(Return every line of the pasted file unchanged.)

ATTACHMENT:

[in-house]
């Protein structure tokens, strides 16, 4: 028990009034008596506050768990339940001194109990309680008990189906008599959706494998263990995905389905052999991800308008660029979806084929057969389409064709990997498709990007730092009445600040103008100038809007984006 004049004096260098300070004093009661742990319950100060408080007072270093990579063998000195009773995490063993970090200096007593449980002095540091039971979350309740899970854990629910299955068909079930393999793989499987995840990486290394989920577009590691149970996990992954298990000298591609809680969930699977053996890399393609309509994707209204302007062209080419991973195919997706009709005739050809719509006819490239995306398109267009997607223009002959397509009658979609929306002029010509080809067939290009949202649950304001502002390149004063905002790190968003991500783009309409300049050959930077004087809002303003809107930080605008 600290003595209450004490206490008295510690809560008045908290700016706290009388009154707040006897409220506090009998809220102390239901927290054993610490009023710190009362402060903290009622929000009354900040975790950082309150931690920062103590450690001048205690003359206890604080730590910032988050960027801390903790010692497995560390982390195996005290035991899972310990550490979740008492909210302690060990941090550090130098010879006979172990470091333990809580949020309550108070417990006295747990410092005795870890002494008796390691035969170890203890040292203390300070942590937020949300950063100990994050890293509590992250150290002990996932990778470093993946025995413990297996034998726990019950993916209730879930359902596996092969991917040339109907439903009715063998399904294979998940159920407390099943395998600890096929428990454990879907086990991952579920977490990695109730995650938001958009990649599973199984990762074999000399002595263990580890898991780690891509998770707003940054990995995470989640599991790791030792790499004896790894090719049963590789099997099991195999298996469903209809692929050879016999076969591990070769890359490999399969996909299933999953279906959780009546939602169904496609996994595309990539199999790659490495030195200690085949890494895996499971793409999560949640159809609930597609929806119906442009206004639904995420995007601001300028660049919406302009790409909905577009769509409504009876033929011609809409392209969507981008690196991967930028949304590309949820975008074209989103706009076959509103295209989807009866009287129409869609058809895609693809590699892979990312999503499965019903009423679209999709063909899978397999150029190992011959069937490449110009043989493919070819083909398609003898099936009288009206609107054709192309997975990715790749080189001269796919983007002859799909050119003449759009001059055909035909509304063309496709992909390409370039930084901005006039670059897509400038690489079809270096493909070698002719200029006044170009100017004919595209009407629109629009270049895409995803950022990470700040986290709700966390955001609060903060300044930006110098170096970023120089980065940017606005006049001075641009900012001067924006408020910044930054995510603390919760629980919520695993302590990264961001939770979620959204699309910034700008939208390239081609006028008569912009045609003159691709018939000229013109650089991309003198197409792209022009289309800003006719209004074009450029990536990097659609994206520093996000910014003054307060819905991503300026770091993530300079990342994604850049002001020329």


[in-house]
């Protein structure tokens, strides 16, 4: 028990009034008596506050768990339940001194109990309680008990189906008599959706494998263990995905389905052999991800308008660029979806084929057969389409064709990997498709990007730092009445600040103008100038809007984006 004049004096260098300070004093009661742990319950100060408080007072270093990579063998000195009773995490063993970090200096007593449980002095540091039971979350309740899970854990629910299955068909079930393999793989499987995840990486290394989920577009590691149970996990992954298990000298591609809680969930699977053996890399393609309509994707209204302007062209080419991973195919997706009709005739050809719509006819490239995306398109267009997607223009002959397509009658979609929306002029010509080809067939290009949202649950304001502002390149004063905002790190968003991500783009309409300049050959930077004087809002303003809107930080605008 600290003595209450004490206490008295510690809560008045908290700016706290009388009154707040006897409220506090009998809220102390239901927290054993610490009023710190009362402060903290009622929000009354900040975790950082309150931690920062103590450690001048205690003359206890604080730590910032988050960027801390903790010692497995560390982390195996005290035991899972310990550490979740008492909210302690060990941090550090130098010879006979172990470091333990809580949020309550108070417990006295747990410092005795870890002494008796390691035969170890203890040292203390300070942590937020949300950063100990994050890293509590992250150290002990996932990778470093993946025995413990297996034998726990019950993916209730879930359902596996092969991917040339109907439903009715063998399904294979998940159920407390099943395998600890096929428990454990879907086990991952579920977490990695109730995650938001958009990649599973199984990762074999000399002595263990580890898991780690891509998770707003940054990995995470989640599991790791030792790499004896790894090719049963590789099997099991195999298996469903209809692929050879016999076969591990070769890359490999399969996909299933999953279906959780009546939602169904496609996994595309990539199999790659490495030195200690085949890494895996499971793409999560949640159809609930597609929806119906442009206004639904995420995007601001300028660049919406302009790409909905577009769509409504009876033929011609809409392209969507981008690196991967930028949304590309949820975008074209989103706009076959509103295209989807009866009287129409869609058809895609693809590699892979990312999503499965019903009423679209999709063909899978397999150029190992011959069937490449110009043989493919070819083909398609003898099936009288009206609107054709192309997975990715790749080189001269796919983007002859799909050119003449759009001059055909035909509304063309496709992909390409370039930084901005006039670059897509400038690489079809270096493909070698002719200029006044170009100017004919595209009407629109629009270049895409995803950022990470700040986290709700966390955001609060903060300044930006110098170096970023120089980065940017606005006049001075641009900012001067924006408020910044930054995510603390919760629980919520695993302590990264961001939770979620959204699309910034700008939208390239081609006028008569912009045609003159691709018939000229013109650089991309003198197409792209022009289309800003006719209004074009450029990536990097659609994206520093996000910014003054307060819905991503300026770091993530300079990342994604850049002001020329």